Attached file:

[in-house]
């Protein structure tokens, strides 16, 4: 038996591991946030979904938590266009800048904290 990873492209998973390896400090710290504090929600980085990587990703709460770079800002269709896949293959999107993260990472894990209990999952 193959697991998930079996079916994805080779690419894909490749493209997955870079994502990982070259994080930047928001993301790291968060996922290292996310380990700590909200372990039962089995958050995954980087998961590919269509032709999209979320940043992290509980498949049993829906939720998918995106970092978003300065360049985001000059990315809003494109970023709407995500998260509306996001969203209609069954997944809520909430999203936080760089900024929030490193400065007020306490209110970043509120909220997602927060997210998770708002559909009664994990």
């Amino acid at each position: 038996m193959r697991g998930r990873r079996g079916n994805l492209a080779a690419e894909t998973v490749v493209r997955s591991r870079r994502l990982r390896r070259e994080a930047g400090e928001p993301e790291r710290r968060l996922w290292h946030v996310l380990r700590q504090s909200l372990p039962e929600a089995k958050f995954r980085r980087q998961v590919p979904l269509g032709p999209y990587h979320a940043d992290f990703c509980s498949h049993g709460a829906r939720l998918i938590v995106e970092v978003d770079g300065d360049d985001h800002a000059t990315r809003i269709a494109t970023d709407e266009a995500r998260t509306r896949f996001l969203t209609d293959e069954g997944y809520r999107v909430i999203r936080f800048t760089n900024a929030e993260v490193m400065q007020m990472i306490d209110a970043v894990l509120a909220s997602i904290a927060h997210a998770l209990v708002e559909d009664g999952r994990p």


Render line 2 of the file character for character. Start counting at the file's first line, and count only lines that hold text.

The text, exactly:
């Protein structure tokens, strides 16, 4: 038996591991946030979904938590266009800048904290 990873492209998973390896400090710290504090929600980085990587990703709460770079800002269709896949293959999107993260990472894990209990999952 193959697991998930079996079916994805080779690419894909490749493209997955870079994502990982070259994080930047928001993301790291968060996922290292996310380990700590909200372990039962089995958050995954980087998961590919269509032709999209979320940043992290509980498949049993829906939720998918995106970092978003300065360049985001000059990315809003494109970023709407995500998260509306996001969203209609069954997944809520909430999203936080760089900024929030490193400065007020306490209110970043509120909220997602927060997210998770708002559909009664994990």